Bill Cousins: Casino a bad idea
June 16, 2012
In response to the letter from Messrs. Spillane and Hoffman ("Douglas wrong," June 13) I would make the following points:
The article by Rob Douglas ("Casino raises questions") on June 8 was very timely. Many residents like myself may have missed or forgotten the input of the March 22 newspaper article or even tossed the thought out of the window that it will never happen in Steamboat. Douglas makes the valid point: "Will gambling be added to the family-friendly image of Steamboat?" I think not.
Apart from the development viability and business economic aspects, there are other matters of concern. The whole question of the social and moral issues involved in allowing a casino to operate needs to be addressed. Studies have shown that casinos attract the drug and alcohol culture with its accompanying violent and antisocial behavior.
You only have to look at places like Reno, Nev., and Central City to see what happens to a city that embraces gambling as its major source of revenue. On a recent trip to the Black Hills, I experienced Deadwood, where this once-quaint cowboy town has seen Main Street proliferate with casino-based bars, restaurants and hotels to become a nonstop, 24-hours-per-day gambling mecca. The town center area is now destroyed and has become "Dead." If a casino is permitted at Yampa Valley Regional Airport, this could well be the foot in the door for other casino operators coming to Steamboat with detrimental effects on our community life.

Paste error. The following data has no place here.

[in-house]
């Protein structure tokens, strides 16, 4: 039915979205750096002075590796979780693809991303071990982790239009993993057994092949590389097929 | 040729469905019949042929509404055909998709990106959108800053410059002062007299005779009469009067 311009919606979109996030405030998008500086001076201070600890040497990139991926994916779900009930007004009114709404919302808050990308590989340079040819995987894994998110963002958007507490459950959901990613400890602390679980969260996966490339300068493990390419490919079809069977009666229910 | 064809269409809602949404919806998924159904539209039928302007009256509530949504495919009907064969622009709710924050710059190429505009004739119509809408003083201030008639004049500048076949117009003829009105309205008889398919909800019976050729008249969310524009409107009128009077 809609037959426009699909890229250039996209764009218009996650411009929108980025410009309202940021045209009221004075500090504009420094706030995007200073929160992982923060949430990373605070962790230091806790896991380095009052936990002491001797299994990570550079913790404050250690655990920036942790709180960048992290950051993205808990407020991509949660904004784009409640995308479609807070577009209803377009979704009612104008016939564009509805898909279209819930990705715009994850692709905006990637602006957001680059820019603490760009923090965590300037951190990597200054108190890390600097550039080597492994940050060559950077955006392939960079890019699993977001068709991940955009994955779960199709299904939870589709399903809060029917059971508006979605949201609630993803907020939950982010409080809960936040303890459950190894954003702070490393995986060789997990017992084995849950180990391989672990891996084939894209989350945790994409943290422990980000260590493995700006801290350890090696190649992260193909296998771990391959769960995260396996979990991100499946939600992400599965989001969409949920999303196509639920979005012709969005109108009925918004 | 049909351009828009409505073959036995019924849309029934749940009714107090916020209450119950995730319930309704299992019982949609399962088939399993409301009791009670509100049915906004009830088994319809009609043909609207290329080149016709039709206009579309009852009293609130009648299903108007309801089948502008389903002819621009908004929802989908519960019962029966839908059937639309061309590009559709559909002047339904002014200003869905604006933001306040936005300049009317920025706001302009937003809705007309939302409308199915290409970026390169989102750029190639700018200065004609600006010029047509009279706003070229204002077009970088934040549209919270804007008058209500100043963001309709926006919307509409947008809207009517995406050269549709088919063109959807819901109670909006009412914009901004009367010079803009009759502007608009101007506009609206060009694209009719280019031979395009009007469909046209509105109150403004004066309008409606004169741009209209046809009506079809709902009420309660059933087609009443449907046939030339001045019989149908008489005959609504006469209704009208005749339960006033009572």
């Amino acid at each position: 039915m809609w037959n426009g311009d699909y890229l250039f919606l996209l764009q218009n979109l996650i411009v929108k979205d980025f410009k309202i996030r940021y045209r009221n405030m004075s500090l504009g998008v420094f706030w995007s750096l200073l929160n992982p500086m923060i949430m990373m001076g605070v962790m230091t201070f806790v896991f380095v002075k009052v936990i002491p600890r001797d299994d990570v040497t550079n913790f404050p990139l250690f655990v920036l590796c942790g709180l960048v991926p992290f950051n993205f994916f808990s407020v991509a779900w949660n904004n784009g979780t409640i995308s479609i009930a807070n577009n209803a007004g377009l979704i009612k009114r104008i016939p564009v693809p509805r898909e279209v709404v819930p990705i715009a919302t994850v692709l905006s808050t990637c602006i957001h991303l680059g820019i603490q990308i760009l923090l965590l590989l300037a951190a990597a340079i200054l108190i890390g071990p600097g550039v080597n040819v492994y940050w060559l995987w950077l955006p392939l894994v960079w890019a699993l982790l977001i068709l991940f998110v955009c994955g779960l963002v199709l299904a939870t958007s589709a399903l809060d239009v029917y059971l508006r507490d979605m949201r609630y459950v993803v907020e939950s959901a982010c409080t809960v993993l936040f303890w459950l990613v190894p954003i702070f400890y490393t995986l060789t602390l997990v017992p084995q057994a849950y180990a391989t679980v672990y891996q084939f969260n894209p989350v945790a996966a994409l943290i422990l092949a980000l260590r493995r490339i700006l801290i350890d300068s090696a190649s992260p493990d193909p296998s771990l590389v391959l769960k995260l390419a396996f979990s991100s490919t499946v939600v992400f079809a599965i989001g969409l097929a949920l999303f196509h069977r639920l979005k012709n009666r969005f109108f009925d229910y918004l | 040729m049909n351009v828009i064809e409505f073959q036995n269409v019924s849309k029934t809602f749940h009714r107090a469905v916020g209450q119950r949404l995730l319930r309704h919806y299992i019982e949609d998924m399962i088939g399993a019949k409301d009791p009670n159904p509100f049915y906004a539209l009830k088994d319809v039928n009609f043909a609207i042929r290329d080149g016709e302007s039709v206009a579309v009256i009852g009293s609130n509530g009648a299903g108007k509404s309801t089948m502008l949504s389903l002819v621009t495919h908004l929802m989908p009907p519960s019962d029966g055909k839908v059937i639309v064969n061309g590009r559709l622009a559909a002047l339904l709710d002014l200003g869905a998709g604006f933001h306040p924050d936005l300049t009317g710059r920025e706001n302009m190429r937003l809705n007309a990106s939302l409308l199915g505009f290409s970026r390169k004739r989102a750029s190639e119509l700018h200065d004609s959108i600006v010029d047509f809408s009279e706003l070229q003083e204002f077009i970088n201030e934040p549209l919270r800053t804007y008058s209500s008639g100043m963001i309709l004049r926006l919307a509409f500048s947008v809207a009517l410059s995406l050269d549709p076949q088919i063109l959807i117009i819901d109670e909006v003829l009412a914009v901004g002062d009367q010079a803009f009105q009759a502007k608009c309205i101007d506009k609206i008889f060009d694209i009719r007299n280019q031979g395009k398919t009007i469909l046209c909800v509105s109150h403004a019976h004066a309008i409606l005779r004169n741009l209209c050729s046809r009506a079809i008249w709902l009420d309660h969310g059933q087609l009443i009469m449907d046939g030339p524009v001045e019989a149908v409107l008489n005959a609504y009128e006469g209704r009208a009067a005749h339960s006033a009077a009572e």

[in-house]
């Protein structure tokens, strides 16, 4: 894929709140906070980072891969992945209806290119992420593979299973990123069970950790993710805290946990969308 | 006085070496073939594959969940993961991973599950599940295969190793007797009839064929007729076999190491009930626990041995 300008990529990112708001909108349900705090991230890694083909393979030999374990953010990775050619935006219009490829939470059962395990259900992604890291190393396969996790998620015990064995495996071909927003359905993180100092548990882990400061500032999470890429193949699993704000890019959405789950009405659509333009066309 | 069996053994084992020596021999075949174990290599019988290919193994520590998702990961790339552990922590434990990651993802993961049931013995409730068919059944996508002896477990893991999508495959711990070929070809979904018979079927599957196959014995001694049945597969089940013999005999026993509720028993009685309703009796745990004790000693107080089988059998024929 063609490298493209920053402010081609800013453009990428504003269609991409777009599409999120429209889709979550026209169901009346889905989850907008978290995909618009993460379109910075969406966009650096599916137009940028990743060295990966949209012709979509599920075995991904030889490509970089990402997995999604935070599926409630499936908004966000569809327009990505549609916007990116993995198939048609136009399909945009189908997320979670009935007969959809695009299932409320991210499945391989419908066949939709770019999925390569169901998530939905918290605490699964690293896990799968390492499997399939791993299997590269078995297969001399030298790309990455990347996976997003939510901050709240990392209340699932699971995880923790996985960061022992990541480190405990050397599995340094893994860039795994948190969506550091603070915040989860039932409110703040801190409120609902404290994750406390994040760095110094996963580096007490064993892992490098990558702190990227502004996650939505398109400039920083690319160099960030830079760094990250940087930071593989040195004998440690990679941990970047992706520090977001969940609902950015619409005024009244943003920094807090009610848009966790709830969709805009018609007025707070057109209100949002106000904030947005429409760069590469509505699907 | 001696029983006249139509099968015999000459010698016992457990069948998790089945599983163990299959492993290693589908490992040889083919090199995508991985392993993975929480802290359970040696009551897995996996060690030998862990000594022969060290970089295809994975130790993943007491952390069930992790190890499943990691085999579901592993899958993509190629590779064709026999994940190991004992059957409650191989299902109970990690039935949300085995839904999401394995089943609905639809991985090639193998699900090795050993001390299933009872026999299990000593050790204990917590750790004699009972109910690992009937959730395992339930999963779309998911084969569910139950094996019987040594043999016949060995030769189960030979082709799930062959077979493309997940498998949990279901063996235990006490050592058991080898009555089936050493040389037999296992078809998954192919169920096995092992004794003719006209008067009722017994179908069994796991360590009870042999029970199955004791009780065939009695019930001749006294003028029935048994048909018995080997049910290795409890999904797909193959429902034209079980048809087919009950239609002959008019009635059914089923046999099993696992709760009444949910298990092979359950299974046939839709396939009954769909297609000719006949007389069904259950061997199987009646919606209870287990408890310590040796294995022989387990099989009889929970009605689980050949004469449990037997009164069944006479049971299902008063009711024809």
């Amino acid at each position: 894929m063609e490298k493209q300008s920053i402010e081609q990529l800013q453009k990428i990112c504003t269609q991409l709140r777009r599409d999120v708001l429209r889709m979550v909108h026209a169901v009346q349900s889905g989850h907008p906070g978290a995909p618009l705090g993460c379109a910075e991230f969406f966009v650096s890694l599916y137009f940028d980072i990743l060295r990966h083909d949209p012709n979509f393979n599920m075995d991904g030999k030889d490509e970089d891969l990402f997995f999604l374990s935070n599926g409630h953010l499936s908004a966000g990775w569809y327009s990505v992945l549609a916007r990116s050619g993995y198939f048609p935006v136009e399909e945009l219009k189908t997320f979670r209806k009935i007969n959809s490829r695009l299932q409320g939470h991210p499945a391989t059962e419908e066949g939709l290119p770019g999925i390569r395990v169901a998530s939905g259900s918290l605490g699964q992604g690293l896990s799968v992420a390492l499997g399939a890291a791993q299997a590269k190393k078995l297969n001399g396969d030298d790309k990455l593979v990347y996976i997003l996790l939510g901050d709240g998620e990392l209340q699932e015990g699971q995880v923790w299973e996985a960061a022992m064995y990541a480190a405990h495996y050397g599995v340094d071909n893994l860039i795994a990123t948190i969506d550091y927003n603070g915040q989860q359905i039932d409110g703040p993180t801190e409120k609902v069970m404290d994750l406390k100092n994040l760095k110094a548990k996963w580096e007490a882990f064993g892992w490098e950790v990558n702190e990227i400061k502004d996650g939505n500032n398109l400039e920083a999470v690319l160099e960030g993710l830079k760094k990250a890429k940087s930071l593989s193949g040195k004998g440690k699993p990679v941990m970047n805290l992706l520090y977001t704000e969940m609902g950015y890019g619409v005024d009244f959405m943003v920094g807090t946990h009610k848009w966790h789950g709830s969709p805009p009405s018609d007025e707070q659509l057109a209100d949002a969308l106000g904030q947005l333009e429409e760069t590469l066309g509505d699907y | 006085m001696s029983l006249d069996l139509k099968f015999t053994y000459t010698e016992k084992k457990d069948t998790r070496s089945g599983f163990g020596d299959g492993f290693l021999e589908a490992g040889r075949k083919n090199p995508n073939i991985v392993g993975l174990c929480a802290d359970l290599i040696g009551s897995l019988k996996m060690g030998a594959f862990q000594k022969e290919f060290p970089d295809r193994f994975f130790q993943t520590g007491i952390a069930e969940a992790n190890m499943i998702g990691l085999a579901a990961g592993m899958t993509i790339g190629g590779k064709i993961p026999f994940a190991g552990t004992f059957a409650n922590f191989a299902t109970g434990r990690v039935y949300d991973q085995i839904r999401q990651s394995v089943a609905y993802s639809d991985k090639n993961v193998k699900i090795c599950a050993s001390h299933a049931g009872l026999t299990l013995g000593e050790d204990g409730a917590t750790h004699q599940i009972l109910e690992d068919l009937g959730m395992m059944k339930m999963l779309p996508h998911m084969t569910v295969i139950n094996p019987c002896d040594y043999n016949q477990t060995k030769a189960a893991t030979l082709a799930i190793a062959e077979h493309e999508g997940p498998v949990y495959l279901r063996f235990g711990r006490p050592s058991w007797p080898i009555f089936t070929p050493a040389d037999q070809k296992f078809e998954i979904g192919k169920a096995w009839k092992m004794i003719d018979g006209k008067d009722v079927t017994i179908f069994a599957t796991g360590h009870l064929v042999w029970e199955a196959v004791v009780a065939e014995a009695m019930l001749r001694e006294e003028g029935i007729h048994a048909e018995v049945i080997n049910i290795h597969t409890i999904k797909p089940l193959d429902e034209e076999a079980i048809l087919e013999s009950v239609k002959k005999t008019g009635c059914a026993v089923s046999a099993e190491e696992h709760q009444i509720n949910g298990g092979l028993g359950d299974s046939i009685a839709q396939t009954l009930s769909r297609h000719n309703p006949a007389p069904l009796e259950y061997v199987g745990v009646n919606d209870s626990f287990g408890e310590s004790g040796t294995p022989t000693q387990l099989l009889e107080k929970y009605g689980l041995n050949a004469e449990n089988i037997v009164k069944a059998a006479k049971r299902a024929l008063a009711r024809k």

The implications of the developers partnering with an American Indian tribe is another matter for concern. Again there seem to be several important community-related matters to be resolved, including legal, fiscal, taxation and social implications, among others. To me, it is like opening a can of worms.
I welcome a comprehensive review of this project with public meetings to air all these issues. Also, final approval will be necessary from the Colorado governor, and as Hoffman said, "The developers are not going to ask the governor to support a project that our community doesn't support." Let's hope it never reaches the governor's desk.